Tottenham Riots documentary follows lives of friends of Mark Duggan

When 29-year-old Mark Duggan was shot and killed by the Metropolitan Police in Tottenham at 6.41pm on August 4, 2011, one of the worst riots of recent British history ensued. People all over the world watched the news in horror as London became engulfed by flames, high street shops were looted, people were beaten up and buildings set alight.

Arts: DJ Martin Garrix gets set to play Wireless Festival

Martin Garrix has had an incredible few years. The 20-year-old Dutch DJ has become one of electronic dance music’s youngest superstars after his song, Animals, topped the global charts three years ago. He now headlines festival main stages internationally and has certainly come a long way since DJing his parents’ parties in his teens.  Now 2016 is turning out to be busier than ever for Martin as he is set to release new songs and will also be travelling extensively with his new set, including to Finsbury Park for Wireless Festival this Sunday.  He has taken a quick break from his whirlwind lifestyle to reminisce about his musical childhood in Amstelveen, in the Netherlands, and how he can’t believe he is making a living out of his hobby…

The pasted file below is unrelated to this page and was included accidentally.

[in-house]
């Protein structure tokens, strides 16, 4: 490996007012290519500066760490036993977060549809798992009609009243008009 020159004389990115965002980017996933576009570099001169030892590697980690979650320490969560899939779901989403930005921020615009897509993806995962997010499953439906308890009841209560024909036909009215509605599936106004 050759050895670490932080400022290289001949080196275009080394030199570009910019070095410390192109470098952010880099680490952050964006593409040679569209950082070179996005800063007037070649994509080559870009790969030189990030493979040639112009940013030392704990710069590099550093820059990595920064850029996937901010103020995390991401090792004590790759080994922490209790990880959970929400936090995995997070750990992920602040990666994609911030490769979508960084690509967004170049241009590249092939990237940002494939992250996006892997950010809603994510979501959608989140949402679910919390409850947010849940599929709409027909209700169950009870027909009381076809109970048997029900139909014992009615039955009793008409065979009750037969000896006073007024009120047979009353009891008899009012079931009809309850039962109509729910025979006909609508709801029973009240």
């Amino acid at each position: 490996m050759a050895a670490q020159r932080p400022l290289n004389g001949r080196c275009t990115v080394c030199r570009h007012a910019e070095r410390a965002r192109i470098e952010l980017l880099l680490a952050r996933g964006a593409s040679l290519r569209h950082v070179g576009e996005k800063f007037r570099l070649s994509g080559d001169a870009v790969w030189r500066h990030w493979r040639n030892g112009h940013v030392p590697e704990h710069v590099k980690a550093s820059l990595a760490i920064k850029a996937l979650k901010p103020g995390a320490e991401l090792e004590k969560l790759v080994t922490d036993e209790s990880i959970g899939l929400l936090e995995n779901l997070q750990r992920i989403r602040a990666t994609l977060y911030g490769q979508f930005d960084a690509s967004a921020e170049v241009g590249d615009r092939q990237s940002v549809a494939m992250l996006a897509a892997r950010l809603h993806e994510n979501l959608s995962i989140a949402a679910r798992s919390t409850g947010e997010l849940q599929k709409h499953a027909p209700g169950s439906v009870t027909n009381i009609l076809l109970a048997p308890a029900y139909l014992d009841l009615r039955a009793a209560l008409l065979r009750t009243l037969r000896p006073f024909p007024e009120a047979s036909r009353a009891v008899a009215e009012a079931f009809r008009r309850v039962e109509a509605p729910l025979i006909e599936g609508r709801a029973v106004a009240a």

Festival to celebrate Tottenham’s oldest tree

“The tree is forming a bond in the community, as it is neutral and non-judgemental.” says Rosemary Lee, the co-creator of the Calling Tree festival being held in Bruce Castle Park this week. The choreographer, who lives in Muswell Hill, has been working with her colleague and friend, Simon Whitehead, to develop a show that reminds audiences of their connection to the environment.

Lutes take over the libraries

If you’re planning to visit your nearest library to catch up on work or escape the noise of the outside world this week, you may be in for a surprise.